Gameplay, Story and Value:
Twisted Metal has always been an interesting franchise, one I spent a lot of time with as a kid when visiting friends’ houses. In the game, you compete in vehicular warfare as one of several deranged, deformed, or otherwise interesting individuals looking to have their wishes granted by the evil Calypso.
Each vehicle handles differently, boasting different strengths and weaknesses and has access to a special weapon unique to them. You’ll battle in various arenas, all of which present their own set of challenges related to the terrain, weapon placement, and other factors.
Controls are different than what you’d be used to from other driving games, but they work just fine here, and vehicles all handle as expected. My one complaint would be that it can be very hard to actually land attacks moving at such high speeds, and when you do there’s not much in the way of actual impact. As a result, matches tend to drag on longer than I’d like and the game starts to feel boring as a result.
While the gameplay itself comes off as rather shallow, the lore behind the characters and Calypso’s Twisted Metal tournament are all intriguing, which makes it unfortunate that this game doesn’t do more to explore them outside of a short scene for beating the game, and a prologue hidden in the options menu.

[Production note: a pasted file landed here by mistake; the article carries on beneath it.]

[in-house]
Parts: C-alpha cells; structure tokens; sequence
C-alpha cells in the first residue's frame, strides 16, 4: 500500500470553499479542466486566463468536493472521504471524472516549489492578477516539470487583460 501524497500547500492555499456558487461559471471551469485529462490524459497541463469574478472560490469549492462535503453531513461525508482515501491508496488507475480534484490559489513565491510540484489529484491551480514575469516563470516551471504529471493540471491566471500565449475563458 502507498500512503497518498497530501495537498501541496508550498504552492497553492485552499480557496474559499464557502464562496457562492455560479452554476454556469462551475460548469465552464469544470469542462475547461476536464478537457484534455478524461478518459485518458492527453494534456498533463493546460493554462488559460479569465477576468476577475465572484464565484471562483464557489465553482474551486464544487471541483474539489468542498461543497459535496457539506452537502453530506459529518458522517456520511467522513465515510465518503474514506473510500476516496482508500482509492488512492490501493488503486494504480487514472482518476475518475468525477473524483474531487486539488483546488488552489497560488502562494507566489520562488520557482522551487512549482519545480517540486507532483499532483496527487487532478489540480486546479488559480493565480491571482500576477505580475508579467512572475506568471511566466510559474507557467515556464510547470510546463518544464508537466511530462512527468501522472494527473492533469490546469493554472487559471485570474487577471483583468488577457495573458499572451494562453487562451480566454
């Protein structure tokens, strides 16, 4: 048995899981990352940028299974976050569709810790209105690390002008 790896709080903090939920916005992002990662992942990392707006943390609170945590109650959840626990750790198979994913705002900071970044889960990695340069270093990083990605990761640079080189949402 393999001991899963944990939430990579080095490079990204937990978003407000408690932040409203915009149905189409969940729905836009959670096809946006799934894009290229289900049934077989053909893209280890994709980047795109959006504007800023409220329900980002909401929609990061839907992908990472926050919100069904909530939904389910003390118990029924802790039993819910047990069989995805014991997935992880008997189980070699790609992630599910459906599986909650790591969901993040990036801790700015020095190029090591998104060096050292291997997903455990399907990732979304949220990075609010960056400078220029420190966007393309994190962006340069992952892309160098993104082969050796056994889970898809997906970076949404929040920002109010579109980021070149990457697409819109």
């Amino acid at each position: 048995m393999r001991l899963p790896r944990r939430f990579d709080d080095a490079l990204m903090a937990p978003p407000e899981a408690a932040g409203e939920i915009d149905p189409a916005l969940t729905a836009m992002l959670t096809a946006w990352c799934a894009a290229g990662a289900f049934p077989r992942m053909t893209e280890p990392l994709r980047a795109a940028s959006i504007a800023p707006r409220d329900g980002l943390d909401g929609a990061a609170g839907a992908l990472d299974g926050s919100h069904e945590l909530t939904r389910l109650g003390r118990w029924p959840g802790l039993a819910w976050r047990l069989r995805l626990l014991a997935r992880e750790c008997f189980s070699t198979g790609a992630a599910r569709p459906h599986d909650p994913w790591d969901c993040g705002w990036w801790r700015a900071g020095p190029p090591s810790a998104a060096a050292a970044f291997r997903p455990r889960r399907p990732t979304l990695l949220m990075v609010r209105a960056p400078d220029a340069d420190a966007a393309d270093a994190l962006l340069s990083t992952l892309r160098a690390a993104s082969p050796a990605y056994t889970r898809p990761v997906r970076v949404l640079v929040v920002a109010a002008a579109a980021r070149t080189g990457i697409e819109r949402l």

Presentation, Music and Sound:
Twisted Metal 2 is… not a very good looking game if we’re being honest. Ugly sprites and textures are abundant and even the cars themselves don’t look particularly well done. The good news is that at such high speeds, it’s easy to overlook. This game exemplifies a certain graphical quality shared by the vast majority of early PS1 games, and I’m okay with that. The visuals here are perfectly serviceable for what they are here, despite not being at all impressive.
The sound effects were all pretty much what you’d expect from a game like this, and there’s nothing really to complain about. What I was a little surprised by, however, was how fun the music was. Every stage had it’s own them and all of them, especially Paris, made the mechanical carnage all the more entertaining!
Twisted Metal was that game that my friends would always want to play whenever it was available, and I remember it being pretty fun as a kid, but without any real lasting appeal. Playing it again as an adult, I can’t say I’m really impressed, even with a second controller. I get why it was so much fun back when it was a new concept, but nowadays I can’t really find a lot to love about it. That said, it’s still a good concept, and one that could benefit a lot a from a few years of polish. I’ll be interested to see how future entries of the series, specifically the PS2’s Twisted Metal Black, all play out.